Don’t look now, but the Cleveland Indians (26-23) offense is starting to perk up. Over the last 14 games (since May 14), the Tribe is averaging over five runs per game, including 10 on Sunday and five on Memorial Day—both in wins. The team has scored at least four runs in 10-of-14 and at least eight in 5-of-14. The record only being 8-6 in the second half of May has had more to do with problems from the mound as starting pitcher Danny Salazar was demoted to the bullpen after his latest loss on Saturday.
Here’s a few quick notes and clips of some of the Tribe bats from this weekend and their success since May 14, which seems to have been a bit of a turning point on offense.
Jason Kipnis started the season late and started the season slow. He has still been an all-or-nothing type hitter (five multi-hit games, three zero-hit games) and has yet to show the patience at the plate he has had in the past (just four walks during this stretch, six for the year), but his overall line of .328/.369/.639 (four doubles, five home runs) has been a huge boost to what was a struggling offense.
On May 14, manager Terry Francona decided to put Kipnis in the lead off role despite his absolute wretchedness (.155/.176/.183) to that point, and that decision has paid dividends.
Francisco Lindor continues to show off his new power stroke as he has been dubbed the best power hitting shortstop in baseball by The Ringer. Though he rested during the Indians 10-run outburst on Sunday, Lindor has been the catalyst of many other scoring fests as he is batting .288/.351/.538 (four doubles, four home runs) during since May 14, which aligns with his seasonal output of .277/.340/.534 (14 doubles, 11 home runs). The consistent excellence of Lindor has been a sight to behold.
Jose Ramirez was a scorching 6-for-8 over the last two games as everything his bat touched turned to gold—or runs.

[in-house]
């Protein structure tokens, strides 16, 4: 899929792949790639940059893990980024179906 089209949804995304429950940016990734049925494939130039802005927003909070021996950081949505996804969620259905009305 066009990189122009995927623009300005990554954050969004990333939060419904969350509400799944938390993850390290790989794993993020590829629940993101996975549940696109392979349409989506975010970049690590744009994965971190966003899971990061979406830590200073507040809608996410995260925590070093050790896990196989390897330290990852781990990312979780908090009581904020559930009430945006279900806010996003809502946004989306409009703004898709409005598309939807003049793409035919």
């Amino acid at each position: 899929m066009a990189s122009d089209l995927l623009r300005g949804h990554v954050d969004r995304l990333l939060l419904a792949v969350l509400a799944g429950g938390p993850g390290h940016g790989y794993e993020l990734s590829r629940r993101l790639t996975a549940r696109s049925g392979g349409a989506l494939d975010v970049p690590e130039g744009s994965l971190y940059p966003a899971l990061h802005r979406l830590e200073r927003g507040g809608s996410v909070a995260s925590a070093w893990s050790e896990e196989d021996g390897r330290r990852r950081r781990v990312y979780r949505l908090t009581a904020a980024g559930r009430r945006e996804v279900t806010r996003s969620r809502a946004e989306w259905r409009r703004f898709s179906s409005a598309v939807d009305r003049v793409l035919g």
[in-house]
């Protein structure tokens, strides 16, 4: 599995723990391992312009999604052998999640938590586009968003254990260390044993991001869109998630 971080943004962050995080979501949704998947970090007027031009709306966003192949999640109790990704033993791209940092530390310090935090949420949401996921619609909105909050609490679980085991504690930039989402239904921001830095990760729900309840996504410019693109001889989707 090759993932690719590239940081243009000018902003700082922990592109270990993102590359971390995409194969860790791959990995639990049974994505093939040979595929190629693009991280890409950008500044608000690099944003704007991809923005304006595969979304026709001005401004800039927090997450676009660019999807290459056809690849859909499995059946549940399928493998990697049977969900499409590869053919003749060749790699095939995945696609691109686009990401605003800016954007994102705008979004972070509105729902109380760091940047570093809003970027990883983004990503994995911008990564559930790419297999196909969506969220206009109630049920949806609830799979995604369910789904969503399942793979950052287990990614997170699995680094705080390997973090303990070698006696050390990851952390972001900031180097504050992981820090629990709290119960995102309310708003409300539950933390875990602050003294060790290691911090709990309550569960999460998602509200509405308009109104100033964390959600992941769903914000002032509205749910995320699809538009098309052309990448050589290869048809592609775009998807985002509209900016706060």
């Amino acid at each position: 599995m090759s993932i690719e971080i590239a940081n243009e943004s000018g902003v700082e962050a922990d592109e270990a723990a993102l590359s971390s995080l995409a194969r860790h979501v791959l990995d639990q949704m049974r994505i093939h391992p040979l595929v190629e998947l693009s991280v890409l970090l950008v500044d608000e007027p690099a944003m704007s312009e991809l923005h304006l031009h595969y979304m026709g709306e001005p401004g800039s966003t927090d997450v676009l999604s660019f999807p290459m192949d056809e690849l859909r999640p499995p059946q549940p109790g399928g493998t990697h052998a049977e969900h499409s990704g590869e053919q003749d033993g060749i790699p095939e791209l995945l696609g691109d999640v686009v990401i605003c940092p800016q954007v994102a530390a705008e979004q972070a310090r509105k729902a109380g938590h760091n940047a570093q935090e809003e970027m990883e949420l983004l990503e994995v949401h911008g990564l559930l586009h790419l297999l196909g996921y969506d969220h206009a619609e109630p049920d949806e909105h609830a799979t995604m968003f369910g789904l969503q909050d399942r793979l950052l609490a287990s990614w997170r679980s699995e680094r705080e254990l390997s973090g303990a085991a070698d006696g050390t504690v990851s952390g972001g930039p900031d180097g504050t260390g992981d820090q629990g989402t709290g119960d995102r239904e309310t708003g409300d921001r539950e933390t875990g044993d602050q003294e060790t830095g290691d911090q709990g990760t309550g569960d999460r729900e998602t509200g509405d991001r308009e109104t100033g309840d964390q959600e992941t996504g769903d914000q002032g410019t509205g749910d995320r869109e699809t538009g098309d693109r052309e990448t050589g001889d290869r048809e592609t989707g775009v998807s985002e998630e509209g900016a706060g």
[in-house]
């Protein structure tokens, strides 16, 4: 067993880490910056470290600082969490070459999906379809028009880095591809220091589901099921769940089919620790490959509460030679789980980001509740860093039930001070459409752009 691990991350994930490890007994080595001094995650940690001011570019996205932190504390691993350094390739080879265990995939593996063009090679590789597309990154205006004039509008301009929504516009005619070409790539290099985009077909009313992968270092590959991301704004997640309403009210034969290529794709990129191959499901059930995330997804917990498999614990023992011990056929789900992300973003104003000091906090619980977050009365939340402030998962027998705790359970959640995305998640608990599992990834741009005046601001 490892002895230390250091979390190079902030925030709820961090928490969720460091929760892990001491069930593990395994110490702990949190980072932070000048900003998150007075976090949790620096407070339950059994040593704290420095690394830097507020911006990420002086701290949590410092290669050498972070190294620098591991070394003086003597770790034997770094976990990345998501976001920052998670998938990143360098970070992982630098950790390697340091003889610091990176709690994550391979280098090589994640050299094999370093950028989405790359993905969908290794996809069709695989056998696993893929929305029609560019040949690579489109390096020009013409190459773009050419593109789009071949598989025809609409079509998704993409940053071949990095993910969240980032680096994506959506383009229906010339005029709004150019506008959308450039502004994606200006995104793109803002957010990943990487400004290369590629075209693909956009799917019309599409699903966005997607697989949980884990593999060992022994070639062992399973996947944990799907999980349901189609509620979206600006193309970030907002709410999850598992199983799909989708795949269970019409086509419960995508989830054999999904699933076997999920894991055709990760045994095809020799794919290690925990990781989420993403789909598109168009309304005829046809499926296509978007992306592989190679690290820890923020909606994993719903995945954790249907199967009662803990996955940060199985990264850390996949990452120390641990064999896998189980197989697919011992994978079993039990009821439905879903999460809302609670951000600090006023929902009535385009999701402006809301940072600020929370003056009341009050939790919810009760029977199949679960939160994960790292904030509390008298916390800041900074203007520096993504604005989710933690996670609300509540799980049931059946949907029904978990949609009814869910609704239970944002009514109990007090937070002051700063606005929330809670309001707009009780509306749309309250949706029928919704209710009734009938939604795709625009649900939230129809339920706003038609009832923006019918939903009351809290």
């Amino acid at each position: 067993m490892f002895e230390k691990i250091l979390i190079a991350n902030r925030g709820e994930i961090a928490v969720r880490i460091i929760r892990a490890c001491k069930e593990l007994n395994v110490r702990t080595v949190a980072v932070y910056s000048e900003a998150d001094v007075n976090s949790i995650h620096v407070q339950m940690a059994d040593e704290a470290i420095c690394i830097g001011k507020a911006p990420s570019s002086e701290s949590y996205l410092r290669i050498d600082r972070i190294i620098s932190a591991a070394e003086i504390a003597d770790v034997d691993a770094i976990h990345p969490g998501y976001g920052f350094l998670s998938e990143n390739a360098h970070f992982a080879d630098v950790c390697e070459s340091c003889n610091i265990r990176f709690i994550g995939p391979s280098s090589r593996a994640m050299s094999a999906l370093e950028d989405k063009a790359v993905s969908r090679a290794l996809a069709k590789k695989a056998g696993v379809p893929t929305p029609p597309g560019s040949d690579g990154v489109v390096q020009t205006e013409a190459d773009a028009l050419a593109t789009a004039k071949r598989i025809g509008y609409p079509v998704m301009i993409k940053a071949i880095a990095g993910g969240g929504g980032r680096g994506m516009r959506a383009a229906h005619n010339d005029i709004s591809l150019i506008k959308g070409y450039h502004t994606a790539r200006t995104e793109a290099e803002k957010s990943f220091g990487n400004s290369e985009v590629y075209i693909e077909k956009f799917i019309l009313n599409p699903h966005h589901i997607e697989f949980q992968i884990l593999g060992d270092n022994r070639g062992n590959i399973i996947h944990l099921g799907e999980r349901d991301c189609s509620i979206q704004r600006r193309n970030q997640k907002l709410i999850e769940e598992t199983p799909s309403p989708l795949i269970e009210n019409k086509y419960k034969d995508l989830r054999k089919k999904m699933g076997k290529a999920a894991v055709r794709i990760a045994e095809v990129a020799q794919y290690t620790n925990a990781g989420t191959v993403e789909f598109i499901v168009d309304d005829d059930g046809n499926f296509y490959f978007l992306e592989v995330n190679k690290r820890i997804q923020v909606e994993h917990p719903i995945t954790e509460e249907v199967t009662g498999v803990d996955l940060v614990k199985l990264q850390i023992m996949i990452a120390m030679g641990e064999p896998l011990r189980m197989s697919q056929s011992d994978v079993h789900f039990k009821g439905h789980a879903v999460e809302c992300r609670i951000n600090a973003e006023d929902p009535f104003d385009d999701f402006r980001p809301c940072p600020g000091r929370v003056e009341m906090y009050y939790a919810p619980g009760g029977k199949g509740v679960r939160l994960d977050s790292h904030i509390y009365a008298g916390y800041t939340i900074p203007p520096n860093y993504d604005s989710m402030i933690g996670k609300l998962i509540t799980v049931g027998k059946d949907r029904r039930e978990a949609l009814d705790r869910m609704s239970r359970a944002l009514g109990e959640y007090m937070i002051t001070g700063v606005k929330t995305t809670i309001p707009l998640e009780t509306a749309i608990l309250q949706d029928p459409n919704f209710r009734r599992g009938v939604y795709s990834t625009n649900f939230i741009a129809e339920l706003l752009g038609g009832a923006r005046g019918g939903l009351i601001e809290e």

His .300/.340/.500 slash over this stretch is impressive. But, like Lindor, it is just J-Ram being J-Ram as he is batting .287/.352/.489 for the season. The seven extra base hits are nice as are the mere three strikeouts over 53 plate appearances. The Indians wealth of youthful talent on the left side of their infield might be the best in baseball.
Michael Brantley went 0-for-5 on May 14, which was the last time he ended a game without a hit. Currently on a 13-game hitting streak, Brantley is .304/.391/.393 during this stretch even accounting for that bump to start. His batting average eeked over .300 this past weekend as it sits at .302 for the year (alongside a tidy .372 OBP). He has not had a huge power stroke in terms of home runs (his last one was on April 30), but five doubles have helped him reclaim his mastery of the outfield gaps.
Edwin Encarnacion’s eight-game hitting streak is not as impressive as what Brantley has going, but the Tribe having the slugger dig himself out of the early season rut might have been the salve the team needed. His .255/.317/.564 slash line doesn’t jump off the page until you do the double-take at the slugging percentage. Yes, Encarnacion has broken out the parrot trot five times in his last 46 at bats! He still has as many strikeouts (14) as hits (14) in the period. But when half of those hits go for extra bases, he is going to help the team score runs.
Carlos Santana has done a mini-version of Encarnacion. He has slashed .245/.322/.491 with the same number of hits (13) as strikeouts (13). Santana has matched Encarnacion in extra base hits (seven) during this stretch though as he has four doubles and three home runs. Having both middle-of-the-lineup guys showing power—such as when they went back-to-back on Monday—will be key over the summer months.
Yan Gomes went through his hot spurt to help keep the offense afloat from mid-April to mid-May (.381/.490/.571 from April 17 to May 13). His bat has since cooled off (.235/.297/.500), but, like Santana and Encarnacion, his value when he has made contact has been good power. Despite only having eight hits, five of them (three doubles and two home runs) have gone for extra base hits as he has continued to hit the ball hard.
The rest of the lineup has done what they have needed to do. Bradley Zimmer’s first MLB call up was on May 16, so his only MLB experience is during this stretch. He has held more than his own going .290/.389/.484 as he is earning more playing time, which will give Francona some decisions to make when Chisenhall returns from the DL. Zimmer’s speed has helped in the field and on the basepaths already. Austin Jackson already has three sacrifice flies in his three games started since returning from the 10-day DL with a toe injury. A-Jax has added a double and home run to the pile as well.